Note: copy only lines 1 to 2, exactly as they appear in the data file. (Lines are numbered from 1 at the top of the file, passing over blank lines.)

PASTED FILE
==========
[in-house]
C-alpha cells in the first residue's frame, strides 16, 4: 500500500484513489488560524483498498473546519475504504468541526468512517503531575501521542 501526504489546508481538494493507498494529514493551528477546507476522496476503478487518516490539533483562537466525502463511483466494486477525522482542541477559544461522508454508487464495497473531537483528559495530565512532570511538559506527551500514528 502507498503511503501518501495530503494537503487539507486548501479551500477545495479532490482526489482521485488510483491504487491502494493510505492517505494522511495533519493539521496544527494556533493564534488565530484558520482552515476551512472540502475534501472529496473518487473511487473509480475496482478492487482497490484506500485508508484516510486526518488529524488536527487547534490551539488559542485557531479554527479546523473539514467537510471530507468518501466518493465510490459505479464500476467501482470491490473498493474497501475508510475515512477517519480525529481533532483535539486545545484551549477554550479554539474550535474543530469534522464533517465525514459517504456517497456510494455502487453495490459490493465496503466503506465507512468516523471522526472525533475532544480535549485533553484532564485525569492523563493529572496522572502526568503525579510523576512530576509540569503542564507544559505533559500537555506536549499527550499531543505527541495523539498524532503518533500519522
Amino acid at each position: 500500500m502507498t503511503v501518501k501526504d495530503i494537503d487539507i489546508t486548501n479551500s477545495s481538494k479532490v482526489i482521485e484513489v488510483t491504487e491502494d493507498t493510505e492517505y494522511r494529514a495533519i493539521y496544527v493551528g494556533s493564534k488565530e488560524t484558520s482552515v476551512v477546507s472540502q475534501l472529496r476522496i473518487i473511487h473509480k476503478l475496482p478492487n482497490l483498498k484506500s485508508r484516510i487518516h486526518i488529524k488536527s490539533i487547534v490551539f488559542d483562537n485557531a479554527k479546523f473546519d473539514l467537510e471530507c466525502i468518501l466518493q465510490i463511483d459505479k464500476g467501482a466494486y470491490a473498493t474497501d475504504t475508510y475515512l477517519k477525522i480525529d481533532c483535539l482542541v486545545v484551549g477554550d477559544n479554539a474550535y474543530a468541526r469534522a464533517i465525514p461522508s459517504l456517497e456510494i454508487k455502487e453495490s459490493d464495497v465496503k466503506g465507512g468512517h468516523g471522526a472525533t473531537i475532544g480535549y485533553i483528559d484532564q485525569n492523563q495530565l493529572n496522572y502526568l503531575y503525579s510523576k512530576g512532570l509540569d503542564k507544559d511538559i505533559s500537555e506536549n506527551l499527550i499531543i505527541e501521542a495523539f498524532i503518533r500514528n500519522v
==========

[in-house]
C-alpha cells in the first residue's frame, strides 16, 4: 500500500484513489488560524483498498473546519475504504468541526468512517503531575501521542 501526504489546508481538494493507498494529514493551528477546507476522496476503478487518516490539533483562537466525502463511483466494486477525522482542541477559544461522508454508487464495497473531537483528559495530565512532570511538559506527551500514528 502507498503511503501518501495530503494537503487539507486548501479551500477545495479532490482526489482521485488510483491504487491502494493510505492517505494522511495533519493539521496544527494556533493564534488565530484558520482552515476551512472540502475534501472529496473518487473511487473509480475496482478492487482497490484506500485508508484516510486526518488529524488536527487547534490551539488559542485557531479554527479546523473539514467537510471530507468518501466518493465510490459505479464500476467501482470491490473498493474497501475508510475515512477517519480525529481533532483535539486545545484551549477554550479554539474550535474543530469534522464533517465525514459517504456517497456510494455502487453495490459490493465496503466503506465507512468516523471522526472525533475532544480535549485533553484532564485525569492523563493529572496522572502526568503525579510523576512530576509540569503542564507544559505533559500537555506536549499527550499531543505527541495523539498524532503518533500519522